In its Second Assessment Report in 1995, the Intergovernmental Panel on Climate Change (IPCC) projected the rate of warming for the 21st Century to be between one and 3.5 degrees Celsius (two and six degrees Fahrenheit). Karl and his colleagues have already observed over the past 25 years a rate that is between two and three degrees Celsius (four and five degrees Fahrenheit) per century. The IPCC study used a "business as usual" scenario with regard to manmade influences on climate, such as carbon dioxide and other atmospheric constituents.

Karl and his colleagues are not ready to say with certainty that the rate of global warming has suddenly increased, because they recognize that unusual events sometimes happen. There is strong evidence, they say, that the faster rate of climate change since 1976 is human-induced. Given the steady increase in atmospheric greenhouse gases and the length of time, ranging from decades to centuries, that they remain in the atmosphere, they urge that studies be conducted to enable society to minimize the risks of climate change and prepare for more, and perhaps even more rapid, changes to come.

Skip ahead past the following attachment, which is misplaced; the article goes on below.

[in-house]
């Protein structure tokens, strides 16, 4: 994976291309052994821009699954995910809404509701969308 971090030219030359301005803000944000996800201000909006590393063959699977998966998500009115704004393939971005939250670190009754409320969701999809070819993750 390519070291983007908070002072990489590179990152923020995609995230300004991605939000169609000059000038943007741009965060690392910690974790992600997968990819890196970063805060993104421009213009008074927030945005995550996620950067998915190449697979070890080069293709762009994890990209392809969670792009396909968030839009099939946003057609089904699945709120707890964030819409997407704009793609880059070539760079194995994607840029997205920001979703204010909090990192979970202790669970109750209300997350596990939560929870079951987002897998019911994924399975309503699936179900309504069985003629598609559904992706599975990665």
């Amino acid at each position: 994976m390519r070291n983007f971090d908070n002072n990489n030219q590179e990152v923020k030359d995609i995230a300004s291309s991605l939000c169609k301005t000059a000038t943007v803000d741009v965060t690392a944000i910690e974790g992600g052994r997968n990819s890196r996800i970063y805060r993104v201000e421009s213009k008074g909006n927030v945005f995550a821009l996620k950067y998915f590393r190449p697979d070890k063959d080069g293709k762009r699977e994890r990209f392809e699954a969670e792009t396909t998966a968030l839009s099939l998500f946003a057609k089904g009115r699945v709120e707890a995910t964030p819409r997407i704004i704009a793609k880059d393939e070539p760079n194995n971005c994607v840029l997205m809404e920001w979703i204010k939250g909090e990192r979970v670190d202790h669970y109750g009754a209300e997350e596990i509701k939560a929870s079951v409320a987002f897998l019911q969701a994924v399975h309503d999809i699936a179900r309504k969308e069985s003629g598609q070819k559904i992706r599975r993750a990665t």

###


Story Source:

The above story is based on materials provided by American Geophysical Union. Note: Materials may be edited for content and length.


Cite This Page:

American Geophysical Union. "Record-Breaking Temperatures Seen As Evidence Of Faster Rate Of Global Warming." ScienceDaily. ScienceDaily, 23 February 2000. <www.sciencedaily.com/releases/2000/02/000222103553.htm>.
American Geophysical Union. (2000, February 23). Record-Breaking Temperatures Seen As Evidence Of Faster Rate Of Global Warming. ScienceDaily. Retrieved August 30, 2014 from www.sciencedaily.com/releases/2000/02/000222103553.htm
American Geophysical Union. "Record-Breaking Temperatures Seen As Evidence Of Faster Rate Of Global Warming." ScienceDaily. www.sciencedaily.com/releases/2000/02/000222103553.htm (accessed August 30, 2014).

Share This




More Earth & Climate News

Saturday, August 30, 2014

Featured Research

from universities, journals, and other organizations


Featured Videos

from AP, Reuters, AFP, and other news services

Raw: Volcano Erupts on Papua New Guinea

Raw: Volcano Erupts on Papua New Guinea